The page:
A rent arrears loan could help struggling tenants keep up with rent payments. Should Rishi Sunak add it to his support packages to help the country through Covid-19?
There have been more calls for England to bring in a system akin to Scotland and Wales where they offer loans to struggling tenants.
A survey by the National Residential Landlord’s Association (NRLA) has found that more than three quarters (78%) of landlords would support such a scheme. Other industry bodies and individuals, including housing campaigner Lord Best, are also calling for additional support for landlords.
Despite the fact that the vast majority of private tenants are keeping up with rent payments, some are inevitably struggling. The situation for landlords is therefore difficult, as they have been unable to evict tenants over recent months. Now, landlords must give tenants a six-month notice period, even those with serious rent arrears.
The cost of coronavirus
Overall, demand in the rental market has remained high throughout the crisis. A number of factors could be at work here, including people holding off on buying property for now. In terms of activity levels, many tenants are also looking to relocate after lockdown made them reassess their priorities.
A survey by the NRLA back in August found that 95% of tenants have paid rent throughout the pandemic. This includes those who have paid full rent, and those who have agreed arrangements with their landlords. Only 3% of those in arrears are unwilling or unable to pay.
However, the next few months remains uncertain for many as the second wave of coronavirus approaches. Therefore, most landlords believe the government should do more to support the sector during this time. Two-thirds of landlords in the latest survey said they face a tougher operating environment now. More than half (56%) said they were less confident now than three months ago.
Ben Beadle, chief executive of the NRLA says: “Providing the financial support needed to help tenants pay off rent arrears built since lockdown started would cost the government less than the Eat Out to Help Out scheme.”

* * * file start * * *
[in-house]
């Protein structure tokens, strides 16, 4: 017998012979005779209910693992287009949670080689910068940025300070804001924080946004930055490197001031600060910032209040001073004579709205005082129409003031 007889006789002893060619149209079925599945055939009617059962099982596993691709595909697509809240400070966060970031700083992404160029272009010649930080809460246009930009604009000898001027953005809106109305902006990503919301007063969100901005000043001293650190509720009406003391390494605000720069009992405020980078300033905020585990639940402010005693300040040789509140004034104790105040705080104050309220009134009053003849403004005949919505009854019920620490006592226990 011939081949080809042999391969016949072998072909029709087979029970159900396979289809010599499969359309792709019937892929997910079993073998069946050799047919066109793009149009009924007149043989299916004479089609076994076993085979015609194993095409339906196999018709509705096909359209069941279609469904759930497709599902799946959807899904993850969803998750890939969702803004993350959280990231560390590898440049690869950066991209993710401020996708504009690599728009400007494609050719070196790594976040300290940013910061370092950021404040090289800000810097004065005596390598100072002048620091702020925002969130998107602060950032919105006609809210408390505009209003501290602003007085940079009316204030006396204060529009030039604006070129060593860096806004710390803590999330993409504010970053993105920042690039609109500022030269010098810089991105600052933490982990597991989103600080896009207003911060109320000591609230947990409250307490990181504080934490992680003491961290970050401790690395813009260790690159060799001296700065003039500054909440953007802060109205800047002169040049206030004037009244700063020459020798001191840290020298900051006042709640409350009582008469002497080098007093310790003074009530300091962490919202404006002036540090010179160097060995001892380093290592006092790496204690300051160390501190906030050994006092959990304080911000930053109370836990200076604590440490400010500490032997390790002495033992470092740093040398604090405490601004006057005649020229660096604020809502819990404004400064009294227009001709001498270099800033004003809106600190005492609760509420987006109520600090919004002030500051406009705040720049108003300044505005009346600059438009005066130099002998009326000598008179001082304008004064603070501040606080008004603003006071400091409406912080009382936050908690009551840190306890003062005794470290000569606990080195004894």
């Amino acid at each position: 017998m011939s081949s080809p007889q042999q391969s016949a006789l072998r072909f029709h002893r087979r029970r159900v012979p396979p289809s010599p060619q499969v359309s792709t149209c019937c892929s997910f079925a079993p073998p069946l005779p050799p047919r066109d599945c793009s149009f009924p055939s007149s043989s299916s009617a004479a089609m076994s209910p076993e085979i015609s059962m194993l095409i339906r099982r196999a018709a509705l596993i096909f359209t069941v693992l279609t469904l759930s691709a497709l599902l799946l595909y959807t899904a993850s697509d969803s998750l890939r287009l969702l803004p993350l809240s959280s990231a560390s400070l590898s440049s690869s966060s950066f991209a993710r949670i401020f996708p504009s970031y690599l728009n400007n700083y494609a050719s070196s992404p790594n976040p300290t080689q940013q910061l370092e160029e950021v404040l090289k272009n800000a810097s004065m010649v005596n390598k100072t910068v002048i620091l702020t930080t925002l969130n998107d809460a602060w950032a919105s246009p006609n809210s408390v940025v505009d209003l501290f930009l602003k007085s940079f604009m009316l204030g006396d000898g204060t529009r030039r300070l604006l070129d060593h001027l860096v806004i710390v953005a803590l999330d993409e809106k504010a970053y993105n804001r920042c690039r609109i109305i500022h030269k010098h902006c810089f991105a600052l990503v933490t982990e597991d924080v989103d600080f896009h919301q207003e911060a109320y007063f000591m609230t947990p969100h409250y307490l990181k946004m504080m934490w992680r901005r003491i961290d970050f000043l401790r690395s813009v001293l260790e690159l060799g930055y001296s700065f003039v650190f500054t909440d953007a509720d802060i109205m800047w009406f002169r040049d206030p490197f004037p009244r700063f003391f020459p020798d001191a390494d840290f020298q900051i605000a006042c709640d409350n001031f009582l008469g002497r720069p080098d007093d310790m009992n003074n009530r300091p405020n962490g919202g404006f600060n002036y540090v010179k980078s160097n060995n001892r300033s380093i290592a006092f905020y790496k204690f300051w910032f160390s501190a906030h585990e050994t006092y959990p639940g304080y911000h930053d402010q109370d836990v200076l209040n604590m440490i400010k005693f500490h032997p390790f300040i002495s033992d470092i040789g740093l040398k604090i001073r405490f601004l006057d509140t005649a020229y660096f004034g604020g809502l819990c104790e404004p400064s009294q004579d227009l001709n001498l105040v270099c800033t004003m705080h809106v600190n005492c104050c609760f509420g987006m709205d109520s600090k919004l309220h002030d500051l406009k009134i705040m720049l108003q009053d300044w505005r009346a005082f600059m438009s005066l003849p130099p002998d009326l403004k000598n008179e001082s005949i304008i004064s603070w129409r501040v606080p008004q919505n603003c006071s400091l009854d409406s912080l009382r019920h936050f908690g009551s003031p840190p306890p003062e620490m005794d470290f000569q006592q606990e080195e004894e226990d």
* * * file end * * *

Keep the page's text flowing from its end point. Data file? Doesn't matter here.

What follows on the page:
“As we head into more local lockdowns, it is even more important that tenants don’t have to worry about meeting their rent bill.”
How could it work?
If the government were to provide loans to tenants in hardship, they would be able to sustain tenancies for longer, argue those in the industry. One advocate for rent arrears loans is Lord Richard Best, former CEO of the Joseph Rowntree Foundation.
“The landlord is happy, the cost to government is very modest and to the tenant, bearable,” he commented.
The proposed scheme would target those who have suffered directly due to coronavirus. It would specifically cover rent arrears that have come about since 23rd March. Payments from such a loan could go straight to the landlord, with the tenant paying off the debt to the loan provider.
In Scotland, the government has announced a £10m package to support people struggling to pay rent. Although not yet available, this will include a Tenant Hardship Loan Fund later in the autumn. It will allow tenants to take out an interest-free loan where they are unable to pay due to Covid-19.
The initiative in Scotland will help support the private rented sector in general, as landlords will be able to continue operating as normal with full rent payments. A similar package is going to become available in Wales.
Ben Beadle added: “Although landlords have been doing all they can to support tenants struggling to pay their rent because of the pandemic, it is not sustainable to expect rent arrears to build indefinitely with no hope of paying them off.”
“Once again the UK Government finds itself trailing behind the rest of the UK. It is time to deliver a similar scheme to support tenants and landlords in England.”